Vegan Cookies from Vital Vittles, Grindstone Bakery, and No Cookie


Shelly Butcher shared this comparison review of vegan cookies from three little bakeries during her stint with the former blog network, Well Fed on the Town. All three are still around (updated in 2018!) and shipping their cookies to customers across the country.

Vegan baked goods are an odd lot. Without butter and eggs, they are like photocopies of a photocopy of a photo–pale imitations of the original. I do enjoy trying my hand at vegan baked goods, and have managed a pretty decent cornbread. But I’ve wondered about those vegan goodies one sees in Bay Area markets. Are they tasty? Do they come close to their butter- and egg-laden cousins?  Out of curiosity, I bought a sampling of locally produced vegan cookies and taste tested them all. Cookies are rated on a scale of one to five chips.

The Vegan No Cookie Cookie: Chocolate Chip Vegan Cookies

No Cookie Vegan Cookies ReviewFlavor: Very sweet, could use a little salt for balance. This cookie cries out to be eaten with a glass of milk (or almond milk). No baking soda aftertaste. The dark chocolate chips contrast nicely with the sweetness of the cookie.
Texture: Soft and chewy.
Mouthfeel: Melting and smooth. Barley flour is the main ingredient here, and it works well.
Overall: A good chewy cookie that goes well with milk. Could use less sweetener and more salt. Making a smaller cookie might help mitigate the sometimes overwhelming sweetness.

Rating: 4 chips.

Vital Sweets: Chocolate Chip Walnut Vegan Cookies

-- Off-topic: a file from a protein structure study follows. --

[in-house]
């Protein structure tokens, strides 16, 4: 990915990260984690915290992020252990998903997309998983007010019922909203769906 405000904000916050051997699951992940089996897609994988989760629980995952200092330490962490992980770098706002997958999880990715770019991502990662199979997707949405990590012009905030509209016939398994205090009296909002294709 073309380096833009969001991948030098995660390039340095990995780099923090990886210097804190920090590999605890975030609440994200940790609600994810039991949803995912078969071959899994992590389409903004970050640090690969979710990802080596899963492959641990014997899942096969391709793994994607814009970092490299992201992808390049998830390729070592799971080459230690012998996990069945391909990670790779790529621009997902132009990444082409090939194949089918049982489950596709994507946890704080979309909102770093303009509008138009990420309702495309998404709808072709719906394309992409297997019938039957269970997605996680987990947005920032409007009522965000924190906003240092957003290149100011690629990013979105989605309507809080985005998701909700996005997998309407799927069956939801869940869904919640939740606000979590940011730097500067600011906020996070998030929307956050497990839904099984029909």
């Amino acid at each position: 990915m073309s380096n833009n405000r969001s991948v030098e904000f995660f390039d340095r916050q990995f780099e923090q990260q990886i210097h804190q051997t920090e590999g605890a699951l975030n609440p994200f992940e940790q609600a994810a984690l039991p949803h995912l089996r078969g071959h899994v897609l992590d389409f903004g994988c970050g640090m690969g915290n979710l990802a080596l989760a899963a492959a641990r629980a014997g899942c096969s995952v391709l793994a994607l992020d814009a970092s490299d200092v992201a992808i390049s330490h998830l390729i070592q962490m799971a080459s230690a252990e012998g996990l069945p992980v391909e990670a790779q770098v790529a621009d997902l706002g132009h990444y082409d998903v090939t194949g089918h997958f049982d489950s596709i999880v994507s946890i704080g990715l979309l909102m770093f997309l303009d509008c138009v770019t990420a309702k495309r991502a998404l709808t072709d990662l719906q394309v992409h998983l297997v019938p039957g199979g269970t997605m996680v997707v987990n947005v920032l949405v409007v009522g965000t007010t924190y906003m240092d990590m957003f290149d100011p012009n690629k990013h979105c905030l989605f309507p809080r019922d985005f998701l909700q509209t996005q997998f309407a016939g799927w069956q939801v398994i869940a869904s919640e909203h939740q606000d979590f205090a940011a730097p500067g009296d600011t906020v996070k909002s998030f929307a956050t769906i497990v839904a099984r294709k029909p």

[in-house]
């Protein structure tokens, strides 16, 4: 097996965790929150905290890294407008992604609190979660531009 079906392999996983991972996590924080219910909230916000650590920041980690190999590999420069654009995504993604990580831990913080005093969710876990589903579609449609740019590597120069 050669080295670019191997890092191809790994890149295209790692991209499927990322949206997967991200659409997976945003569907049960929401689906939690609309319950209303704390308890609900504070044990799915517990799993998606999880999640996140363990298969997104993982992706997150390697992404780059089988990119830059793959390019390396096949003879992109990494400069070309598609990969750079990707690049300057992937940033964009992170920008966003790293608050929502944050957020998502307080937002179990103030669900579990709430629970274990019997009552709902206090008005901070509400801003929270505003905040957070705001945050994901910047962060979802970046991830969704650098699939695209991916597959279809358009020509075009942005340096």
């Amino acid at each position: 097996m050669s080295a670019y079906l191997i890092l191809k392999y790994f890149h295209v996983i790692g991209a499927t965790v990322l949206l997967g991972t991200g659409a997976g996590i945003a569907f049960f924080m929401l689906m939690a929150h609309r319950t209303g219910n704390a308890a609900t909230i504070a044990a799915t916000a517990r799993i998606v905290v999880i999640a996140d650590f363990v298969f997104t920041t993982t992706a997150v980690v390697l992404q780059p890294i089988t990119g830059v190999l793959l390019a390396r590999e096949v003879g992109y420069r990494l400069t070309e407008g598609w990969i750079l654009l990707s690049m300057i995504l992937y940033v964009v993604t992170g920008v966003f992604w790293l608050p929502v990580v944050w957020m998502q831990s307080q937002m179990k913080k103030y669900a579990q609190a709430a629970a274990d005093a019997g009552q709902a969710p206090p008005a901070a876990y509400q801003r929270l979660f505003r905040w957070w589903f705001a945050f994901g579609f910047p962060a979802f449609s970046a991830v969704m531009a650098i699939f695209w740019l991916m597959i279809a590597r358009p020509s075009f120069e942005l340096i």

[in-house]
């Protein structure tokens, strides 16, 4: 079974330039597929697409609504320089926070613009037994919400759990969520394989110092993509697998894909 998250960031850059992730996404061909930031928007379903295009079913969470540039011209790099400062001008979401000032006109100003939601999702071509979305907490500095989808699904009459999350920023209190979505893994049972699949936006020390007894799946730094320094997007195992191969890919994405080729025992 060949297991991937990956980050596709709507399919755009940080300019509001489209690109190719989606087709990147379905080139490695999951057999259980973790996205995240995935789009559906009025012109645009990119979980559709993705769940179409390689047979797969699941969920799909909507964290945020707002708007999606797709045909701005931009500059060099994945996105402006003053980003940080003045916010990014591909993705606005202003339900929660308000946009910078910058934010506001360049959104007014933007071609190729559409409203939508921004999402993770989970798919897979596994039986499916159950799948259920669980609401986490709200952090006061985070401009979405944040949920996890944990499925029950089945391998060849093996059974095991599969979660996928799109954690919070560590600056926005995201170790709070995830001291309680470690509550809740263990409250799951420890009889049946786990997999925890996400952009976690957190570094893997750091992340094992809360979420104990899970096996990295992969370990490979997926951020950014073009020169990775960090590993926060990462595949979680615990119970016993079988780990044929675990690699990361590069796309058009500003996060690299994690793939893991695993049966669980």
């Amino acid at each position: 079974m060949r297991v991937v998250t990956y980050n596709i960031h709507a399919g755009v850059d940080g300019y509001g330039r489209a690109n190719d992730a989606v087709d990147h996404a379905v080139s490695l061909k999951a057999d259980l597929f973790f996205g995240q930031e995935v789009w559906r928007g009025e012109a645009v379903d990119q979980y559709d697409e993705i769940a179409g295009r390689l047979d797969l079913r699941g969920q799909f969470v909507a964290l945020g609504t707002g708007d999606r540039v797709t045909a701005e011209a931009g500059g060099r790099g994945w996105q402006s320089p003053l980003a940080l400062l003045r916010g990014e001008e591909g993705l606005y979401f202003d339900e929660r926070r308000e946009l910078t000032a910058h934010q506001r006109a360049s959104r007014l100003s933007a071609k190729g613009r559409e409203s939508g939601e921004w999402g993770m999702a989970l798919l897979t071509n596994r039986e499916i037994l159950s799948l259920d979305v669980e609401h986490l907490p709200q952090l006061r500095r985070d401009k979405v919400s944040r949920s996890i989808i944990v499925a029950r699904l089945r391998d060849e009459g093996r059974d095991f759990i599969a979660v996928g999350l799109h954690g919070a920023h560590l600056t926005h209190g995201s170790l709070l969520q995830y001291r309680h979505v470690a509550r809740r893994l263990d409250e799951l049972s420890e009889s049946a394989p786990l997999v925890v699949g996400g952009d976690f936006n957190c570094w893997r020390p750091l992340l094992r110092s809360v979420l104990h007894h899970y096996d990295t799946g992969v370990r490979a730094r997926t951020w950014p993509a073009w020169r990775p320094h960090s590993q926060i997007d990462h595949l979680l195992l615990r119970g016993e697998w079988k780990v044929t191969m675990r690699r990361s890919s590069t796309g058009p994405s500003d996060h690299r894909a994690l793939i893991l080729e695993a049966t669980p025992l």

Flavor: Mellow sweetness perked up by chocolate chips. Needs salt to enhance flavor.
Texture: Pleasantly chewy on the inside, with crisp edges, but a bit dry.
Mouthfeel: These cookies have a somewhat buttery mouthfeel, but a distinct tofu aftertaste reminds you that they’re vegan.
Overall: This is a whole grain cookie that doesn’t look or taste like a “whole grain cookie.” The tofu aftertaste, however, interferes with the cookie’s mild sweetness. Could use more walnuts, a dash of salt, and a little less baking soda.

Rating: 3 chips.

Vital Sweets: Coconut Chocolate Chip Vegan Cookies

Flavor: Sweeter than its non-coconut counterpart, and without the pronounced tofu flavor. Still tastes a bit too much of baking soda.
Texture: Dry, crumbly, chewy–and not in a good way.
Mouthfeel: Feels a bit stale, unpleasantly airy and far too chewy.
Overall: If Vital Sweets removed the coconut, scaled down the baking soda, added salt and a little more liquid, these cookies might be more fun to eat.

Rating: 1 chip.

Grindstone Bakery: Coconut Chocolate Chip Vegan Cookies

Flavor: Sweet with a good amount of salt to round out the flavor. Baking soda, while present, does not dominate.
Texture: Pleasantly chewy, although the shredded coconut is a bit annoying. I found myself chewing bits of coconut after I’d finished chewing the rest of the cookie.
Mouthfeel: The main flour here is barley, which lends a soft, melting quality to the crumb. At times, it’s a bit too much, as the barley flour stickiness lingers on the tongue.
Overall: Fun to eat, if a bit sweet. This is a very substantial cookie that could easily replace a meal. The cookies are baked in a wood-fired brick bread oven, lending them a rustic density. These would go well with a glass of hot tea.

Rating: 3.5 chips.

Vegan Cookies from Grindstone Bakery

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This recipe was shared with Go Dairy Free by another recipe creator. We have not tested this recipe in our kitchens unless otherwise noted.

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